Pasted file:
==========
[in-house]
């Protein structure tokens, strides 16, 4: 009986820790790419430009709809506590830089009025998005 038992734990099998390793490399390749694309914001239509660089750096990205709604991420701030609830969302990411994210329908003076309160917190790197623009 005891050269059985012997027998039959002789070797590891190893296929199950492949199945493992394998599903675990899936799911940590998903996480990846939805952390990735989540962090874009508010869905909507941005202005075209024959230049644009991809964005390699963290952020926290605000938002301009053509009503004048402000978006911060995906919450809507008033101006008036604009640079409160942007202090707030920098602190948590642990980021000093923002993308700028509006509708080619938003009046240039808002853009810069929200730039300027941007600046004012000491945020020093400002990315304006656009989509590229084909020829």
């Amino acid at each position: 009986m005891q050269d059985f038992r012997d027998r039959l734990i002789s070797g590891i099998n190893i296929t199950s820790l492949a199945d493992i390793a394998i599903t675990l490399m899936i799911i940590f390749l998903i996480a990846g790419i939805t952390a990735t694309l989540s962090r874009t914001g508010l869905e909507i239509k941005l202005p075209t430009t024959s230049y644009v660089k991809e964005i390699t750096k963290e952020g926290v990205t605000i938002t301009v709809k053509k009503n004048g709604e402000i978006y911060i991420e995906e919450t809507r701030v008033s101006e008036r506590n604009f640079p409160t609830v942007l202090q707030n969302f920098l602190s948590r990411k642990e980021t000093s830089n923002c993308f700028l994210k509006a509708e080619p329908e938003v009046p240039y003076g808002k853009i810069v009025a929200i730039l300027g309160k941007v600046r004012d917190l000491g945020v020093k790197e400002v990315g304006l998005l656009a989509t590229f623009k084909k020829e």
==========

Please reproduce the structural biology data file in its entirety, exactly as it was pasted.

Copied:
[in-house]
């Protein structure tokens, strides 16, 4: 009986820790790419430009709809506590830089009025998005 038992734990099998390793490399390749694309914001239509660089750096990205709604991420701030609830969302990411994210329908003076309160917190790197623009 005891050269059985012997027998039959002789070797590891190893296929199950492949199945493992394998599903675990899936799911940590998903996480990846939805952390990735989540962090874009508010869905909507941005202005075209024959230049644009991809964005390699963290952020926290605000938002301009053509009503004048402000978006911060995906919450809507008033101006008036604009640079409160942007202090707030920098602190948590642990980021000093923002993308700028509006509708080619938003009046240039808002853009810069929200730039300027941007600046004012000491945020020093400002990315304006656009989509590229084909020829």
């Amino acid at each position: 009986m005891q050269d059985f038992r012997d027998r039959l734990i002789s070797g590891i099998n190893i296929t199950s820790l492949a199945d493992i390793a394998i599903t675990l490399m899936i799911i940590f390749l998903i996480a990846g790419i939805t952390a990735t694309l989540s962090r874009t914001g508010l869905e909507i239509k941005l202005p075209t430009t024959s230049y644009v660089k991809e964005i390699t750096k963290e952020g926290v990205t605000i938002t301009v709809k053509k009503n004048g709604e402000i978006y911060i991420e995906e919450t809507r701030v008033s101006e008036r506590n604009f640079p409160t609830v942007l202090q707030n969302f920098l602190s948590r990411k642990e980021t000093s830089n923002c993308f700028l994210k509006a509708e080619p329908e938003v009046p240039y003076g808002k853009i810069v009025a929200i730039l300027g309160k941007v600046r004012d917190l000491g945020v020093k790197e400002v990315g304006l998005l656009a989509t590229f623009k084909k020829e």